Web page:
Focusing on the moral compass of international aid organizations

In a Geneva conference hall last October, a bespectacled Somali woman, in hijab and flowing robes, took to the stage and began to berate the humanitarian system. The establishment, she said, was failing local NGOs. International organizations had lost their moral compass and local groups were not prepared to put up with it any longer.

“We are demanding change,” Degan Ali, executive director of the Kenyan-based NGO African Development Solutions (Adeso), told the audience. “Be prepared to be uncomfortable.”

She wasn’t kidding. Over the last few years, Ali has led the charge of small, local, predominantly southern organizations – the kind who do most of the work, yet receive the smallest share of funding – against the northern humanitarian establishment. She has highlighted the derisory 2% that local organisations currently receive directly of humanitarian funding, and accused the entire sector of racism.

On paper, Ali is an unlikely revolutionary. Born in Somalia to a political family, the family moved to the US with her diplomat father when she was nine. When war broke out they stayed, and Ali went to high school, and then university in the US. Bilingual, educated, she cut her teeth as a social activist on the notorious south side of Chicago, but never lost sight of her desire to go back to Africa. So, with the offer of a job with the UN, she returned to Somalia where her mother had set up Adeso, then a small organization.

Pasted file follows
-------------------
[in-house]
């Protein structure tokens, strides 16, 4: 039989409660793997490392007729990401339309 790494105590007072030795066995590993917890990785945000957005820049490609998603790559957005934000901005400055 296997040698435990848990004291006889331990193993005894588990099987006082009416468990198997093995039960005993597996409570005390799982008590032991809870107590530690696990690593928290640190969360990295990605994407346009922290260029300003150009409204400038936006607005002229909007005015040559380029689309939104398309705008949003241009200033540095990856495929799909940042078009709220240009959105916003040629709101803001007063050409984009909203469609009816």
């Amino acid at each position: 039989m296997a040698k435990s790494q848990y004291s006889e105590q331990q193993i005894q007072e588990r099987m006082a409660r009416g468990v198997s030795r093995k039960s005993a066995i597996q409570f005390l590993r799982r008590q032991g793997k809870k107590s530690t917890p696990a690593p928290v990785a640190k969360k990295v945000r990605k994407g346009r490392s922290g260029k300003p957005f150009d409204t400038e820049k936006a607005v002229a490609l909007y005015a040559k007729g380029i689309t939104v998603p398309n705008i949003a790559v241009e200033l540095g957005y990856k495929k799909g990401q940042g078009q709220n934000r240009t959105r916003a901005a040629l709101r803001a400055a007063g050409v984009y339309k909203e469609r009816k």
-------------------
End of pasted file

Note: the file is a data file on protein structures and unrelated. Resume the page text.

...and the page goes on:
What she found was a shock. “I saw my mother doing great work, but it was the most humiliating and depressing thing to watch her fundraise, to try and bang on the doors of the donor establishment, because she came from a local NGO,” says Ali.

“I left the US thinking I was going to leave behind a system of institutionalized racism. Unfortunately, I found a different form of institutionalized racism in the humanitarian system.”

The humanitarian sector has long recognized there’s a problem. Evaluations and policy papers alike have castigated responses and agencies for their failure to put local responders at the center of any crisis response, but little has changed in practice. And little that might endanger the current balance of power.

[Read full Guardian article]

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